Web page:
Preflight ordering further improves the personalised service Cathay Pacific offers all its passengers by helping to ensure the items they want to purchase will be in stock.

The almost 200 high-quality goods on offer range from perfume and cosmetics to electronics and collectibles. Some exclusive items are only available for purchase from the airline.

Passengers can place their orders any time between 2 and 21 days before their departure date. The catalogue site even allows people not travelling to email their wish lists to friends and family members who are going to fly with the airline.

Shopping has become as much a part of the inflight entertainment experience as movies, music and food. Over the years, Cathay Pacific has enhanced its passengers’ shopping experience and expanded the range of products it offers.

Cathay Pacific Director Service Delivery Quince Chong said: “With so many items to choose from in our catalogue, carrying enough of everything passengers might want to buy inflight can be difficult, given the limited storage space on aircraft. Preflight ordering tells us exactly what passengers want beforehand and gives us a chance to get it on board – avoiding disappointment. It’s another little thing we do to set our service apart.”
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Old October 6th, 2005, 03:44 AM   #469
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First 747-400 Boeing Converted Freighter Takes Flight Flight Test Program Begins With Flight From Xiamen to Hong Kong
5 October 2005
PR Newswire

SEATTLE, Oct. 5 /PRNewswire-FirstCall/ -- Boeing and launch customer Cathay Pacific Airways celebrated the arrival in Hong Kong of the first Boeing 747-400 passenger airplane to be converted to a freighter as part of the 747-400 Boeing Converted Freighter program.

The prototype airplane was flown from Xiamen, People's Republic of China -- where the modification was performed and certification ground testing was started -- to Hong Kong, where the flight test and certification will be completed over the next few months.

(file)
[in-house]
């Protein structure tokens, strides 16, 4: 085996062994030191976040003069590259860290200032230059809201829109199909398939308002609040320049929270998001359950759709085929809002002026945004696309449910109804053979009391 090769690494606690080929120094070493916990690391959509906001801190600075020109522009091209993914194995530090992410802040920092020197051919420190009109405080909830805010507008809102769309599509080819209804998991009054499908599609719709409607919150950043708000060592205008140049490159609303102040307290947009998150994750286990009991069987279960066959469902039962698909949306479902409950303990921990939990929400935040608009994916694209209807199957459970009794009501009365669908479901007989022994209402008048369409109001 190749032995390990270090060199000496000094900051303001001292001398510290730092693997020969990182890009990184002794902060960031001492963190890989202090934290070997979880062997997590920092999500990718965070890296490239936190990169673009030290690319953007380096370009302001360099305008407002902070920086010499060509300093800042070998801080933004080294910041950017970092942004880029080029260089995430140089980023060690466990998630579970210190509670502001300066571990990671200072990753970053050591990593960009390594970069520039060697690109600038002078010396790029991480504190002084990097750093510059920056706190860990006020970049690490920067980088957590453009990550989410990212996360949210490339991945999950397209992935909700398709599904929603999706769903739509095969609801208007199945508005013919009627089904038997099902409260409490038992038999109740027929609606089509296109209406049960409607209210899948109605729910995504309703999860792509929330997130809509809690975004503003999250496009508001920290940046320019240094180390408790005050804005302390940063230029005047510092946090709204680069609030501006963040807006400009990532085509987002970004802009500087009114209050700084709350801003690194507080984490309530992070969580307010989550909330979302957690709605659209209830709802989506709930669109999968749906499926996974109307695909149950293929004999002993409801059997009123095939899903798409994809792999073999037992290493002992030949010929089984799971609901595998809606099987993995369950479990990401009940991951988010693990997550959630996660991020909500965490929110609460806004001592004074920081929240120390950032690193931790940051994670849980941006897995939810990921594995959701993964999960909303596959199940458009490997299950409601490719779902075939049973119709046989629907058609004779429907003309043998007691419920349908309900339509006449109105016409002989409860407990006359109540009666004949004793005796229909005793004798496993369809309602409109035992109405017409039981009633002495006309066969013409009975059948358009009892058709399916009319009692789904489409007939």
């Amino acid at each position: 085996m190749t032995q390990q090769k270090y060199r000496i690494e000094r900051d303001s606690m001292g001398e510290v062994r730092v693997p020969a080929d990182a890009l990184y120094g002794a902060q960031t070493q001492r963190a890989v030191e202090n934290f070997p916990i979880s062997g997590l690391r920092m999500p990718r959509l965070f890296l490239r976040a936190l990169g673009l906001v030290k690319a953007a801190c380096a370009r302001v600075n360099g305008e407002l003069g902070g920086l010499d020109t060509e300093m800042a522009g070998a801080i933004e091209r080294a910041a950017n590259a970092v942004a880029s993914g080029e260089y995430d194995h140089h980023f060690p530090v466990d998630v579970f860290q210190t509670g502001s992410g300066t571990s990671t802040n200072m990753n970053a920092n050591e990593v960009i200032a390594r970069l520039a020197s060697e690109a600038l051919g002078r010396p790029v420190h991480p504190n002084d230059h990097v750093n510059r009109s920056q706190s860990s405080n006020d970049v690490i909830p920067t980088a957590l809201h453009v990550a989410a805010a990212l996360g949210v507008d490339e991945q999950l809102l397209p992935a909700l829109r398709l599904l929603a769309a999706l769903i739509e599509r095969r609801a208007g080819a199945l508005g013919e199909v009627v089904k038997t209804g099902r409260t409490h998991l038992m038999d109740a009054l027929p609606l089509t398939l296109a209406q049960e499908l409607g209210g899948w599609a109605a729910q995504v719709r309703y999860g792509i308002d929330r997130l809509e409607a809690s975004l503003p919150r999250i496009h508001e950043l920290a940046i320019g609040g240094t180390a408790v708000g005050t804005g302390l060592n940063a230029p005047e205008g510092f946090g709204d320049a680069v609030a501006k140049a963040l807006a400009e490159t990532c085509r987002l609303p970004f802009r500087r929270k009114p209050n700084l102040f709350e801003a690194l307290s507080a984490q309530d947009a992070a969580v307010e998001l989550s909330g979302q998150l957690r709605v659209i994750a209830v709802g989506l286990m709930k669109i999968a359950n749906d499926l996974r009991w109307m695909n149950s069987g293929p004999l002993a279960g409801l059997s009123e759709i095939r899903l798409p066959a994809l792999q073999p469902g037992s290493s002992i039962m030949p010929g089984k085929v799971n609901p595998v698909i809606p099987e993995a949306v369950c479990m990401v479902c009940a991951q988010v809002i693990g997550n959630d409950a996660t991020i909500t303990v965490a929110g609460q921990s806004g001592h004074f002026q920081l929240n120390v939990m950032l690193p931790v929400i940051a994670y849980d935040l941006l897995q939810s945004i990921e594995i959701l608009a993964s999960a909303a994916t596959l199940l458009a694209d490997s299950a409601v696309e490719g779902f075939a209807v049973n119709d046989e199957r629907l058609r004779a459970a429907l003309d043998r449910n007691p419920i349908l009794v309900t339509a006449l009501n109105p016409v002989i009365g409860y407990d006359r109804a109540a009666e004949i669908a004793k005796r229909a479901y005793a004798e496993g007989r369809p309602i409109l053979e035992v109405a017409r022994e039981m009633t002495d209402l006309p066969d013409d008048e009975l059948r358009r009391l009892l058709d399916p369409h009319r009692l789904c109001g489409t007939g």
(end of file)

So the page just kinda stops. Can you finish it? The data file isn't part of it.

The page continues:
"The start of flight testing for the first 747-400 Boeing Converted Freighter is another in a long series of accomplishments achieved by our employees, our suppliers and our customer, Cathay Pacific Airways," said Lou Mancini, vice president and general manager for Boeing Commercial Aviation Services.

This is the first time Boeing has conducted a major flight test program outside the United States. It will be done by a Boeing flight test crew on site in Hong Kong in cooperation with Hong Kong-based Cathay Pacific Airways, along with HAECO and TAECO, aircraft maintenance and engineering companies based in Hong Kong and Xiamen respectively. The Hong Kong Civil Aviation Department is assisting.

The Boeing flight test crew plans to accumulate up to 200 hours of in-flight testing, which includes a prescribed and rigorous routine of scenarios that will certify the airplane's fire detection and suppression systems. The 747-400BCF is the first major Boeing program to be certified in accordance with the new U.S. Federal Aviation Authority Changed Product Rule. Redelivery to Cathay Pacific Airways is scheduled for December.

747-400 Boeing Converted Freighter History

Engineering and support work began at Boeing facilities in the Puget Sound area of Washington State, Long Beach, Calif., and Moscow, Russia, shortly after Boeing's decision to offer the conversion to customers in October 2003. Boeing announced Cathay Pacific Airways as launch customer in January 2004. The program was then called the 747-400 Special Freighter, and was recently renamed the 747-400 Boeing Converted Freighter to signify a passenger-to-freighter conversion that takes advantage of Boeing's technical expertise, program management skills, certification experience and aftermarket support. The 747-400BCF demonstrates Boeing's ability in large-scale systems integration within a lean, global enterprise.